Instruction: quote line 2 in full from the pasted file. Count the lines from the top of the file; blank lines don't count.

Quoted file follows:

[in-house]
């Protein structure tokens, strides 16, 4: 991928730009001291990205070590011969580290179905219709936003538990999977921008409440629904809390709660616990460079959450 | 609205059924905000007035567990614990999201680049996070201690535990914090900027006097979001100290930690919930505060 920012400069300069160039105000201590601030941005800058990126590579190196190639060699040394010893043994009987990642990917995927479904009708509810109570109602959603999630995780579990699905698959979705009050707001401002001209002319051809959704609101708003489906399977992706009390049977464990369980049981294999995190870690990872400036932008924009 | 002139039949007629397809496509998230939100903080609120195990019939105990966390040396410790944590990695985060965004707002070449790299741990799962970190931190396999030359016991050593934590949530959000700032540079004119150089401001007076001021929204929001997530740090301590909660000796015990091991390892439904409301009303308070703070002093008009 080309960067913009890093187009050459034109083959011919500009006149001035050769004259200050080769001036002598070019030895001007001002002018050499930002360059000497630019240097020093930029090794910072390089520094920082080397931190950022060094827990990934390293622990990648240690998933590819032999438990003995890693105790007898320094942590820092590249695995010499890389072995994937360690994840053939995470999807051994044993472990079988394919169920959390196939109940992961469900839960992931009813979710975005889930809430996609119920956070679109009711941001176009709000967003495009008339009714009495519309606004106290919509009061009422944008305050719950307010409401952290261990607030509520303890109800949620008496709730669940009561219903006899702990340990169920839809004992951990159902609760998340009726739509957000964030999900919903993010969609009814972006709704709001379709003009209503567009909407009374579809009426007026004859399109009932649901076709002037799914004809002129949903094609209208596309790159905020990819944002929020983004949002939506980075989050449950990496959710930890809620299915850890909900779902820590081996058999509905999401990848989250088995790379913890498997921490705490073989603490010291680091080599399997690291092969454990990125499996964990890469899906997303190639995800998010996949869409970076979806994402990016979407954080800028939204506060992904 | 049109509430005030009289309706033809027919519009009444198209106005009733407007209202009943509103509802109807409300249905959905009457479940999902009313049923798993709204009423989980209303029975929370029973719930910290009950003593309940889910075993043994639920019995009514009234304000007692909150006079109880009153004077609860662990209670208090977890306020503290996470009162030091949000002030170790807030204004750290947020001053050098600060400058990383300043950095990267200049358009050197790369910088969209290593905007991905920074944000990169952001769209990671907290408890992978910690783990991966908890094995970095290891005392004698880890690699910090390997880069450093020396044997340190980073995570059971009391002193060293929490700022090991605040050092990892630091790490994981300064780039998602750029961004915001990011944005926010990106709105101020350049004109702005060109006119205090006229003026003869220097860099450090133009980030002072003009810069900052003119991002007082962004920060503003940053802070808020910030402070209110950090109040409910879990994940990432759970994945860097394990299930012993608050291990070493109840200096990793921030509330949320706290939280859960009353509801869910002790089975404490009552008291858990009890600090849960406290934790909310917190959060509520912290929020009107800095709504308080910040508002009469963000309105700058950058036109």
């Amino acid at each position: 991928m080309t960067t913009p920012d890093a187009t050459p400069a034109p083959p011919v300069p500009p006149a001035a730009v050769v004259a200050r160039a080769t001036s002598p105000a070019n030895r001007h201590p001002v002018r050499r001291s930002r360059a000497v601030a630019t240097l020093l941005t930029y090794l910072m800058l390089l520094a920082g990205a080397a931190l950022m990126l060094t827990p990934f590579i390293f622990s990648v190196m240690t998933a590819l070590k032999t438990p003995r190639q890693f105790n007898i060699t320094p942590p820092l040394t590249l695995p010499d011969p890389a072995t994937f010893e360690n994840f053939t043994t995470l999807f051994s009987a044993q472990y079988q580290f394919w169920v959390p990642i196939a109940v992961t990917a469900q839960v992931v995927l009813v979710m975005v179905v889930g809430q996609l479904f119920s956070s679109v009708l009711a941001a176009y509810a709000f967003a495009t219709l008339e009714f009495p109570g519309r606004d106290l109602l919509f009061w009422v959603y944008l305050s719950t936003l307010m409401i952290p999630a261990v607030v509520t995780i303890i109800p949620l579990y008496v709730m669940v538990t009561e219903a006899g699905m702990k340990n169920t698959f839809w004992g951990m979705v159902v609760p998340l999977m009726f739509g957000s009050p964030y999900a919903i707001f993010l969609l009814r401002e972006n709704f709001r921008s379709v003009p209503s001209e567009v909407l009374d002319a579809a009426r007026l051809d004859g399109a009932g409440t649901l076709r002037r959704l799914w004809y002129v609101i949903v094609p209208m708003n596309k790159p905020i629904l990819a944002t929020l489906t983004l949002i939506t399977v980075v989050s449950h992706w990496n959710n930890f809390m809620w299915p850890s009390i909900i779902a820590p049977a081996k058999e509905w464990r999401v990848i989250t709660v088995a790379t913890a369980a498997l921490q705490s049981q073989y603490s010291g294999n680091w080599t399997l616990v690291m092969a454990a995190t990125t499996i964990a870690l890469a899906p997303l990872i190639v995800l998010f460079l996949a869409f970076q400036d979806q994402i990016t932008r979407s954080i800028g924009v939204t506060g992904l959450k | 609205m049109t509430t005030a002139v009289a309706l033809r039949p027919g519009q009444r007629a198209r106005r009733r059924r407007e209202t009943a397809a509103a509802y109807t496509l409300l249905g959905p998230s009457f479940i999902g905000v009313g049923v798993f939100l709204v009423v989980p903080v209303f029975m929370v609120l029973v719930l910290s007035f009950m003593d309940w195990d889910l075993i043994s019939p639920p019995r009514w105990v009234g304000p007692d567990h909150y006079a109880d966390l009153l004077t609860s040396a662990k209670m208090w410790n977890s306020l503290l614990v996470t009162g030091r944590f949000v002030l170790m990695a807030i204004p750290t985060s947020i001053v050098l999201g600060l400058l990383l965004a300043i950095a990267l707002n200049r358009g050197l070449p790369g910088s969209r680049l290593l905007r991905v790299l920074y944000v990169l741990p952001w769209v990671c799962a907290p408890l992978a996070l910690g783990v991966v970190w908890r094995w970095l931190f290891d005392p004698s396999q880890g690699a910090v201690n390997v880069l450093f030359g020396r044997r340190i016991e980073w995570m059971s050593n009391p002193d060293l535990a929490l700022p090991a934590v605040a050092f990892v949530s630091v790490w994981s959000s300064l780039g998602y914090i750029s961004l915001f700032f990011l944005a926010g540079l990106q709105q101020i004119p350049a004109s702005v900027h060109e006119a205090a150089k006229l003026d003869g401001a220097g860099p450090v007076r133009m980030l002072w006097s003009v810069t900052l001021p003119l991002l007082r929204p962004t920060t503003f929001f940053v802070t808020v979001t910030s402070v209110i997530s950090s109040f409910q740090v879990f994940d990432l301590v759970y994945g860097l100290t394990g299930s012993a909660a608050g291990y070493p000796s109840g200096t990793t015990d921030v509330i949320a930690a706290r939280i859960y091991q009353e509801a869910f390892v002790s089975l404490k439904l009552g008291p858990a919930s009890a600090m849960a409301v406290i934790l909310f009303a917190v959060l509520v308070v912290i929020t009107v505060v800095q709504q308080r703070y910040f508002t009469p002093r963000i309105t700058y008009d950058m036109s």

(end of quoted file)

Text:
């Protein structure tokens, strides 16, 4: 991928730009001291990205070590011969580290179905219709936003538990999977921008409440629904809390709660616990460079959450 | 609205059924905000007035567990614990999201680049996070201690535990914090900027006097979001100290930690919930505060 920012400069300069160039105000201590601030941005800058990126590579190196190639060699040394010893043994009987990642990917995927479904009708509810109570109602959603999630995780579990699905698959979705009050707001401002001209002319051809959704609101708003489906399977992706009390049977464990369980049981294999995190870690990872400036932008924009 | 002139039949007629397809496509998230939100903080609120195990019939105990966390040396410790944590990695985060965004707002070449790299741990799962970190931190396999030359016991050593934590949530959000700032540079004119150089401001007076001021929204929001997530740090301590909660000796015990091991390892439904409301009303308070703070002093008009 080309960067913009890093187009050459034109083959011919500009006149001035050769004259200050080769001036002598070019030895001007001002002018050499930002360059000497630019240097020093930029090794910072390089520094920082080397931190950022060094827990990934390293622990990648240690998933590819032999438990003995890693105790007898320094942590820092590249695995010499890389072995994937360690994840053939995470999807051994044993472990079988394919169920959390196939109940992961469900839960992931009813979710975005889930809430996609119920956070679109009711941001176009709000967003495009008339009714009495519309606004106290919509009061009422944008305050719950307010409401952290261990607030509520303890109800949620008496709730669940009561219903006899702990340990169920839809004992951990159902609760998340009726739509957000964030999900919903993010969609009814972006709704709001379709003009209503567009909407009374579809009426007026004859399109009932649901076709002037799914004809002129949903094609209208596309790159905020990819944002929020983004949002939506980075989050449950990496959710930890809620299915850890909900779902820590081996058999509905999401990848989250088995790379913890498997921490705490073989603490010291680091080599399997690291092969454990990125499996964990890469899906997303190639995800998010996949869409970076979806994402990016979407954080800028939204506060992904 | 049109509430005030009289309706033809027919519009009444198209106005009733407007209202009943509103509802109807409300249905959905009457479940999902009313049923798993709204009423989980209303029975929370029973719930910290009950003593309940889910075993043994639920019995009514009234304000007692909150006079109880009153004077609860662990209670208090977890306020503290996470009162030091949000002030170790807030204004750290947020001053050098600060400058990383300043950095990267200049358009050197790369910088969209290593905007991905920074944000990169952001769209990671907290408890992978910690783990991966908890094995970095290891005392004698880890690699910090390997880069450093020396044997340190980073995570059971009391002193060293929490700022090991605040050092990892630091790490994981300064780039998602750029961004915001990011944005926010990106709105101020350049004109702005060109006119205090006229003026003869220097860099450090133009980030002072003009810069900052003119991002007082962004920060503003940053802070808020910030402070209110950090109040409910879990994940990432759970994945860097394990299930012993608050291990070493109840200096990793921030509330949320706290939280859960009353509801869910002790089975404490009552008291858990009890600090849960406290934790909310917190959060509520912290929020009107800095709504308080910040508002009469963000309105700058950058036109």